all you have to do is ask

Bonjour

Ailleurs dans le forum j'ai lu qu'une bonne traduction de "all you have to do is ask" serait "tu n'as qu'à demander". Mais j'ai cherché partout et dans mon dictionnaire et dans le forum, et je n'arrive pas à trouver une équivalence qui n'utilise pas "ne".

Je sais que "ne + que" est un peu différent à l'anglais "only", mais voici ma question: est-ce que "avoir à faire" serait traduit par "to have to do", comme "tener que" en espagnol? Car je n'avais ni vu, ni lu, ni entendu rien de pareil avant de lire cela.

Merci à tous!
 
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  • kei28

    Member
    French - France
    You can also translate it by "tout ce que tu as à faire est de demander", if you do not want to use the negation ne.
     

    MGFrib

    Senior Member
    Français
    "avoir à" peut effectivement exprimer le devoir mais on ne l'emplois dans ce sens que pour des expressions figées telles que "j'ai à faire" (j'ai des obligations/j'ai du travail/je suis occupée) ou avec ne ... que "tu n'as qu'à le mettre au four" (tu dois juste le mettre au four/il suffit que tu le mette au four).

    En revanche, dans l'exemple que tu donnes, on utilisera plutôt le verbe devoir: "Je dois cuire le poulet". Dans ce contexte "avoir à" n'a pas vraiment de sens.
     

    JeanDeSponde

    Senior Member
    France, Français
    J'ai beaucoup à apprendre, nous avons à réfléchir, dites-nous ce que vous avez à dire...
    Ce n'est pas vraiment un devoir ou une obligation - cela désigne ce qui doit être accompli.
     

    Transfer_02

    Senior Member
    English - British
    There is a distinction in English between "to have" (possession) and "to have to" (obligation)

    J'ai à boire et à manger means I have (enough) to eat and drink (possession: on the table in front of you, it's your portion).
    I guess it could also mean I have to eat and drink (obligation: eg I must do it now before I can leave the table) but that is not the obvious meaning.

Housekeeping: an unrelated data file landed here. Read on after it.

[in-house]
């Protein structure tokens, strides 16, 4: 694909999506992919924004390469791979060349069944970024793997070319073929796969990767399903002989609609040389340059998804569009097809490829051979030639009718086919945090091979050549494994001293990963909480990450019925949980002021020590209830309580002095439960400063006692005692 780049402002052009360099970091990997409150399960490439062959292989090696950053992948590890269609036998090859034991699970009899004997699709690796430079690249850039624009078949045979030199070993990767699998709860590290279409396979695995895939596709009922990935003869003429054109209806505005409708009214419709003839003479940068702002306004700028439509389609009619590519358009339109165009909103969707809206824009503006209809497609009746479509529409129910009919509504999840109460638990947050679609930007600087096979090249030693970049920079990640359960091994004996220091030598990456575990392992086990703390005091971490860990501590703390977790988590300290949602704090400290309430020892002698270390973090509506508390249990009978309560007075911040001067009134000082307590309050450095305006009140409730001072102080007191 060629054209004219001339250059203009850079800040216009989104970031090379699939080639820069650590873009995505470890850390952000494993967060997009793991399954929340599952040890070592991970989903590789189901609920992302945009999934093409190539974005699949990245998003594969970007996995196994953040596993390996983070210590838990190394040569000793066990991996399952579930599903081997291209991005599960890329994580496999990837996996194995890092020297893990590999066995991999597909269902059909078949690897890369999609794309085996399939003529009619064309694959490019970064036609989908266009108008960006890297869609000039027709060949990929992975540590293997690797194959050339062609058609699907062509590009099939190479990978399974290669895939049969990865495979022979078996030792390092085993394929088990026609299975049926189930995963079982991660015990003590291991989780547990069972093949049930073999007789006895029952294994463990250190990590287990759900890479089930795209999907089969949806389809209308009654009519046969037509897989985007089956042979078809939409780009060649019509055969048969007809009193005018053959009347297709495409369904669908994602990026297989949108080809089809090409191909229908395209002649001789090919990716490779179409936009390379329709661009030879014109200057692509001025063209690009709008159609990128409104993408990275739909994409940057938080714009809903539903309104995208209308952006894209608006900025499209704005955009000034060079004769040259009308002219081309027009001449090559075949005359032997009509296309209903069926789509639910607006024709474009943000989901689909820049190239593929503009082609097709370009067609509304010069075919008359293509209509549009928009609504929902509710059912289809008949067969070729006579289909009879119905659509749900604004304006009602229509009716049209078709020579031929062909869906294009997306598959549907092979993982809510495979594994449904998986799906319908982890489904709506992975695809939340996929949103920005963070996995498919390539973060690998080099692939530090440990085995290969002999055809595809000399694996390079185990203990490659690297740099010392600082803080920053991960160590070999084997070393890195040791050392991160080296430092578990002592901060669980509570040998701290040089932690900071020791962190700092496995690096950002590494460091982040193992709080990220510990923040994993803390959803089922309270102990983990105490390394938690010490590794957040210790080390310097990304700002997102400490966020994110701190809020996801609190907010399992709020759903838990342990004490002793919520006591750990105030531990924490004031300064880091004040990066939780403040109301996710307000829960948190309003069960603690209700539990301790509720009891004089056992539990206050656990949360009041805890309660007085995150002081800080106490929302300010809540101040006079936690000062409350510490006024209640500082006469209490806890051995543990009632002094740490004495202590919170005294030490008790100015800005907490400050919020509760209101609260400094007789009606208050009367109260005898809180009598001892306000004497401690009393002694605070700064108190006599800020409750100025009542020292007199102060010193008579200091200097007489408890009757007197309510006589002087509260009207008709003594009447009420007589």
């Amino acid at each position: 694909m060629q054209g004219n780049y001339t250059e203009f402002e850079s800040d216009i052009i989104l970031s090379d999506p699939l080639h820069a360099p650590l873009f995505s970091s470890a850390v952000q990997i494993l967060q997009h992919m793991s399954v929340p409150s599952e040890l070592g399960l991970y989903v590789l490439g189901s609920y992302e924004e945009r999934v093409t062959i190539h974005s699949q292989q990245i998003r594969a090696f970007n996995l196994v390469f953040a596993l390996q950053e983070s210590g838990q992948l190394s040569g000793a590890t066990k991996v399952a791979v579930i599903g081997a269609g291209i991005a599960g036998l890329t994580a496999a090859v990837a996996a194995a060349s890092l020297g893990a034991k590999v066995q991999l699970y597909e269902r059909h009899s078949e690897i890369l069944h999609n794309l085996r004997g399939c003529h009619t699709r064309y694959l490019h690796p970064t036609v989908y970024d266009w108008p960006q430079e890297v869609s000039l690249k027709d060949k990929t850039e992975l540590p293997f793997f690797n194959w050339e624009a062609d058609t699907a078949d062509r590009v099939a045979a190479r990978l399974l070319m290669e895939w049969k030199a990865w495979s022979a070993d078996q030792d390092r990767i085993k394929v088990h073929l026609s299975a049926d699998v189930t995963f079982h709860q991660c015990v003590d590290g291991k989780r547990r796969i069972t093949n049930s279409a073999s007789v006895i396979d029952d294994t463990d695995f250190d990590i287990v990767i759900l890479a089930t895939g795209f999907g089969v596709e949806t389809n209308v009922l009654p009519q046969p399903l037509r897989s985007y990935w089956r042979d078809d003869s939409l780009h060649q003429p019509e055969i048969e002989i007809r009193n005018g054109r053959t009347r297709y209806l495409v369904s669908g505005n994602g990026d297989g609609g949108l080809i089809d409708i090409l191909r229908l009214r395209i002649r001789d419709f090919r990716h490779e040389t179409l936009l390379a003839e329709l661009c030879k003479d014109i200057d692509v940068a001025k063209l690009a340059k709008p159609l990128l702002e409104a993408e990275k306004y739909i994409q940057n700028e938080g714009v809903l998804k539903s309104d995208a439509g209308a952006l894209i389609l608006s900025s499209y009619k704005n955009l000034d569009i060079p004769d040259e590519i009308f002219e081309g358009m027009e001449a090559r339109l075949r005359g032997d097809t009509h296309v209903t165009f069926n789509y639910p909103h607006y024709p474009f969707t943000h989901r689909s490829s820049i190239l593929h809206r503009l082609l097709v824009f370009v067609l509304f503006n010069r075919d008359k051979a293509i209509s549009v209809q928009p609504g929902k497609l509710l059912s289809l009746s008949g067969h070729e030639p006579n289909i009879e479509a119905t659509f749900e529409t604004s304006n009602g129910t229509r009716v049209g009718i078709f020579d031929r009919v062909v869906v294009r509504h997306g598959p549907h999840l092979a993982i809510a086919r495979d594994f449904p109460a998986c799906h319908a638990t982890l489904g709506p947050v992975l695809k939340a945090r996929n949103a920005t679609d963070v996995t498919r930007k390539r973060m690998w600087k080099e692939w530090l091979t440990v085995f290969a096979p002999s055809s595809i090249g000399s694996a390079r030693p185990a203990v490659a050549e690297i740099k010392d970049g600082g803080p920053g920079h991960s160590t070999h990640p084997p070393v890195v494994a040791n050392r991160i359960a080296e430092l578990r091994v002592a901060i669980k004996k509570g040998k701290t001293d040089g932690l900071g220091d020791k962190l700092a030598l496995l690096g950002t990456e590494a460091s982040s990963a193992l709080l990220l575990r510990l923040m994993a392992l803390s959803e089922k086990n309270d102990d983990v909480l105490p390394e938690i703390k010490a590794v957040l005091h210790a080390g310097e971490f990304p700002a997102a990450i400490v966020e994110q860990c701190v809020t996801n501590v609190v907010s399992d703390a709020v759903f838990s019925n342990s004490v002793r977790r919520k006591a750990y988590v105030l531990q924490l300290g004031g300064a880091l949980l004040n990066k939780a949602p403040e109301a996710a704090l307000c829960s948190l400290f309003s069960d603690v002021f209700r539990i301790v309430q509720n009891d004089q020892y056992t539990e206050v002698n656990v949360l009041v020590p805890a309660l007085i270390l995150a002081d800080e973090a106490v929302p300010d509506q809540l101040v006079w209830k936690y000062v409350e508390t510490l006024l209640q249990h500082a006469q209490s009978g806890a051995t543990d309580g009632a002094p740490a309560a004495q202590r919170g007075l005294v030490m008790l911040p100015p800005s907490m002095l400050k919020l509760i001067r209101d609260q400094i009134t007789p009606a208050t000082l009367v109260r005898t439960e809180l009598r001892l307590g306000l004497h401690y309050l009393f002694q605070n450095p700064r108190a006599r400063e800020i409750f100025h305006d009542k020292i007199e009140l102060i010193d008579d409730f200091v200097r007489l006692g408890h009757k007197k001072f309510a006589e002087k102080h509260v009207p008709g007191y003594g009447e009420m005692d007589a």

So, maybe the sentence could be ambiguous out of context.
     
    But if I said that in English "I didn't know that; I have a lot to learn," the fact that I am saying I have a lot to learn directly implies that I intend to do so; perhaps I am required to do so for my job, or I wish to do so to better myself, but it means I am not giving up just because there was something I did not know...maybe there is a finer nuance to what you are saying than I am able to perceive...
     
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    Transfer_02

    Senior Member
    English - British
    But if I said that in English "I didn't know that; I have a lot to learn," the fact that I am saying I have a lot to learn directly implies that I intend to do so; perhaps I am required to do so for my job, or I wish to do so to better myself, but it means I am not giving up just because there was something I did not know...maybe there is a finer nuance to what you are asying than I am able to perceive...
    Yes, I agree. It fits with what I was saying about "possession". You (self-)appropriate the task/challenge.
     

    JeanDeSponde

    Senior Member
    France, Français
    I agree that's hard to explain...
    Suppose I say:
    Je viens d'être embauché dans votre service (department); donc j'aurai à travailler avec vous dès la semaine prochaine.
    That's OK - quite neutral.
    Now if I said je devrai travailler avec vous, or il faudra que je travaille avec vous, it would be rather impolite - like, I didn't want to, but I have to...
    This is what I meant with
    Ce n'est pas vraiment un devoir ou une obligation - cela désigne ce qui doit être accompli
     
    Je pense que je commence à comprendre...so the clause "j'ai à faire" means that I have something to do and not nothing, rather than that I must do something. Et donc, "j'ai à boire et à manger" veut plutôt dire que mon repas et ma boisson sont là, non pas que je dois les manger. Le verbe se conduit plutôt comme un nom qu'un verbe.

    Sorry Transfer, I know that's pretty much what you said but I notice therefore that the French and the English are not literal translations of one another, as to my mind, the literal translation of "all you have to do is ask" is "tout ce que tu dois faire est demander", whereas agreeing with what JeanDeSponde said, it is more a neutral statement of fact. Yes you have to ask or I won't know what you want or need me to do, but you are not obliged to ask.
     
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